Racing enthusiast Reed Andrews '52 speeds through retirementWho says retirement must be boring, or even sedate? F. Reed Andrews III '52 of Moreland Hills, Ohio, is seventy-one, has been racing sports cars as a hobby since 1956, and has just completed another season. Like his rather-more-famous fellow Kenyon graduate Paul Newman '49, he sees no reason to hang up his helmet as long as he can pass the physical.
"It's really not a dangerous sport," he says. Over the years there have been scarcely any fatalities. For me, the thrill is in the competition not in the danger. I just like to compete and have a good time."
It was a chance visit to the races at Watkins Glenn, New York, on the way home from a vacation in Massachusetts that ignited Andrews's passion. Just a year later, he was behind the wheel of a Triumph. Over the years, he has pushed some classic cars-a Sunbeam Alpine, a Fraser Nash, a Bristol, a "bathtub" Porsche, and an Elva Mark VI-around the track.
His current vehicle, a scrappy Honda Civic, includes the engine and transmission of a Honda CRX that he crashed during a race in 1997. "I was fighting for the lead on the last lap of a race at Nelson Ledges, my home track, and I touched the car of my closest competitor," Andrews recalls. "He managed to go on, and I lost control and hit a tire barrier at over one hundred miles per hour, traveling backwards."
It was the first time he had ever been hurt in a crash. Luckily, the injury was not serious and he was treated and released the same day. "I've had worse injuries on the tennis court," he laughs, saying he can be found there five days a week. "Once, I was hit in the head by my partner's racquet and needed stitches."
Andrews has twice won the North American Touring Car Series (NACTS) in the IT-A class, once in the CRX and, previously, in a Volkswagon Golf GTI. The series consists of six endurance races at Watkins Glen, Mosport in Toronto, Ontario, Canada, Summit Point in Washington, D.C., and Nelson Ledges.
Off the track, Andrews has led a conventional, though not boring, life. He has been married to Barbara Cotesworth, a Denison University coed he met at a fraternity party in 1950 who claims he proposed thirty times before she said yes, for fifty years. Andrews joined the old Cleveland Trust in 1952 and later moved to Bache and Company, now part of Prudential, and then to Singer, Dean, and Scribner. He retired in 1995, but he continues to operate a financial-consulting business from his home under the umbrella of Securities America. He and Barbara have two daughters, a son, and four grandchildren, and they enjoy visiting them in Seattle, Washington, Milwaukee, Wisconsin, and Oneonta, New York. "We like to travel," says Andrews. "In recent years we've cruised through the Panama Canal and visited Alaska.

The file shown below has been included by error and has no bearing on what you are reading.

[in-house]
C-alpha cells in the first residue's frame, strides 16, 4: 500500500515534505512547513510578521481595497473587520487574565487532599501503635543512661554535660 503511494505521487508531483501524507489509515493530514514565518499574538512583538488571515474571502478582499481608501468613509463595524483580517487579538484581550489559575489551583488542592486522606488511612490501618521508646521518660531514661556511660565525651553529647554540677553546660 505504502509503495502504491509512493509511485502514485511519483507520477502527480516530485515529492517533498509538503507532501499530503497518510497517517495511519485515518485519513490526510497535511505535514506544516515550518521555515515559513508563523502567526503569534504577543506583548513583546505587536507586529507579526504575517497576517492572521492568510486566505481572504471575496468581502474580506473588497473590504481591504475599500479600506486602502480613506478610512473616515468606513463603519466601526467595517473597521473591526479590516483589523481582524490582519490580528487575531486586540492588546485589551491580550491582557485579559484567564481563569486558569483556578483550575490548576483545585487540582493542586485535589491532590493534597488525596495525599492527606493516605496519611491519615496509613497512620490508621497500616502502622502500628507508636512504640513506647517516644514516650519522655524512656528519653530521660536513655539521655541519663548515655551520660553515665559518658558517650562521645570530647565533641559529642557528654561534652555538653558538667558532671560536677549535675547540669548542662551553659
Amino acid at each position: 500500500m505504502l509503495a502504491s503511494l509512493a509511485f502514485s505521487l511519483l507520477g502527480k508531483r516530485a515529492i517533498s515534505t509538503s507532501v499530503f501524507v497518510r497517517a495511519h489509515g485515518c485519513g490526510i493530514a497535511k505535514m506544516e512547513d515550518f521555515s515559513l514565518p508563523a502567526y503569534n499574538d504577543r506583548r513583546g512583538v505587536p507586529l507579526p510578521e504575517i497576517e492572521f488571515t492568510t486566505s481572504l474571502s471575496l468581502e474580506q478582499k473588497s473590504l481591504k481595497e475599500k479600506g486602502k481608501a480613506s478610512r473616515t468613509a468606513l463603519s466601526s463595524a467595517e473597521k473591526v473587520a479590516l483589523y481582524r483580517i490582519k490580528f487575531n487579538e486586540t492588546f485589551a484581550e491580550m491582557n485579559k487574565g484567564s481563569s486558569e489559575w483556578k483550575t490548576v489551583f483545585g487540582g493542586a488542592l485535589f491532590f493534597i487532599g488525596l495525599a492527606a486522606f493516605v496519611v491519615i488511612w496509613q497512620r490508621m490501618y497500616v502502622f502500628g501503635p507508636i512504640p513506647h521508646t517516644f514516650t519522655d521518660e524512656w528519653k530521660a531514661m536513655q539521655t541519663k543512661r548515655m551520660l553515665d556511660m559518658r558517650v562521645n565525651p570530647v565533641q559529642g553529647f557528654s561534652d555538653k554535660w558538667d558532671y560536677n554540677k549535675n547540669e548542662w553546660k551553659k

Andrews is in his fourth year of a four-year term as a Moreland Hills councilman, a job he approaches with the same enthusiasm he brings to racing. It's the second time he has held the position, having served for five years in the early 1980s. "I decided to run again because the village was having troubles with lawsuits, and I though I could be of help," he says. The six council members generally change committee assignments yearly, but Andrews served as chair of the finance committee for two years in order to see the legal matters to their conclusion.
The veteran of more than five hundred races estimates he has won about one hundred fifty. Held under the jurisdiction of the Northeast Ohio region of the Sports Car Club of America (SCCA), races begin in early May and continue until the end of October. Race weekends, which for Andrews number about ten, often include a round of golf and dinner out with friends.
SCCA was originally established to provide racing inexpensively for amateurs. Many of the background functions on the day of the race are performed by volunteers and Andrews has logged his share of hours behind the scenes. Interestingly, because of insurance costs, most of the races don't permit spectators.
"These days, I race in the Show Room Stock Sedan division, which is for small unmodified cars, Andrews explains. "You can't change the car except to add safety features so it is relatively inexpensive. The Volkswagon Golf GTI in which I won the NACTS transported me every day to work." The races vary from thirty to forty miles on a 2.0- or 2.5-mile course.
The rocking-chair life is not something even dimly considered by Andrews. With the pedal to the metal, he plans to continue enjoying life at full speed.
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